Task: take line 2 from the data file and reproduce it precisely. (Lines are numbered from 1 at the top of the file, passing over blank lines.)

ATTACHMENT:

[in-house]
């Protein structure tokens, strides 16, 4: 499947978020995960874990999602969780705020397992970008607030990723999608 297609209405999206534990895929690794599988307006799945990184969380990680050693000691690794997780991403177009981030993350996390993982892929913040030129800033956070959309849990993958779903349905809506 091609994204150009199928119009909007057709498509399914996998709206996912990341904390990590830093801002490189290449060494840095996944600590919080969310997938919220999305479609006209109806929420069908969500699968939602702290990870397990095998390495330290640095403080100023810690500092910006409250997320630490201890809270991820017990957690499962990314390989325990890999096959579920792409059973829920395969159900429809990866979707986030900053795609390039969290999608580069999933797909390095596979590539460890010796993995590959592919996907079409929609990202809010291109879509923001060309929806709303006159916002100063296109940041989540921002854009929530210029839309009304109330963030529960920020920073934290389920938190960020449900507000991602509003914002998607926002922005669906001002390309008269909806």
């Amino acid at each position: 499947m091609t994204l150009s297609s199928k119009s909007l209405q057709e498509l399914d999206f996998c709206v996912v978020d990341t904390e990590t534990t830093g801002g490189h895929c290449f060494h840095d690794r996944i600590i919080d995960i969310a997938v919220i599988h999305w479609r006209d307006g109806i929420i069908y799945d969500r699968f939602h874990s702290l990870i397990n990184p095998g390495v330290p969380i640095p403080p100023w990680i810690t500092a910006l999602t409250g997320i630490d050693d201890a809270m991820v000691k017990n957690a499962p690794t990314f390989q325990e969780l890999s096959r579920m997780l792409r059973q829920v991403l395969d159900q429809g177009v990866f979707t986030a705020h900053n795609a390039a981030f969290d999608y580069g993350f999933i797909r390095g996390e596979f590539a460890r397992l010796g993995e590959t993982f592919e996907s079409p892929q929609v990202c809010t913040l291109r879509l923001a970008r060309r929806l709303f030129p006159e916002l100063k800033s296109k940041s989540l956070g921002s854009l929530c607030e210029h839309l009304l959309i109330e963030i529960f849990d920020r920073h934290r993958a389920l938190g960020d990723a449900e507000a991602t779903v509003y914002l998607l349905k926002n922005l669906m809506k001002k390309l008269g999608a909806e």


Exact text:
């Protein structure tokens, strides 16, 4: 499947978020995960874990999602969780705020397992970008607030990723999608 297609209405999206534990895929690794599988307006799945990184969380990680050693000691690794997780991403177009981030993350996390993982892929913040030129800033956070959309849990993958779903349905809506 091609994204150009199928119009909007057709498509399914996998709206996912990341904390990590830093801002490189290449060494840095996944600590919080969310997938919220999305479609006209109806929420069908969500699968939602702290990870397990095998390495330290640095403080100023810690500092910006409250997320630490201890809270991820017990957690499962990314390989325990890999096959579920792409059973829920395969159900429809990866979707986030900053795609390039969290999608580069999933797909390095596979590539460890010796993995590959592919996907079409929609990202809010291109879509923001060309929806709303006159916002100063296109940041989540921002854009929530210029839309009304109330963030529960920020920073934290389920938190960020449900507000991602509003914002998607926002922005669906001002390309008269909806």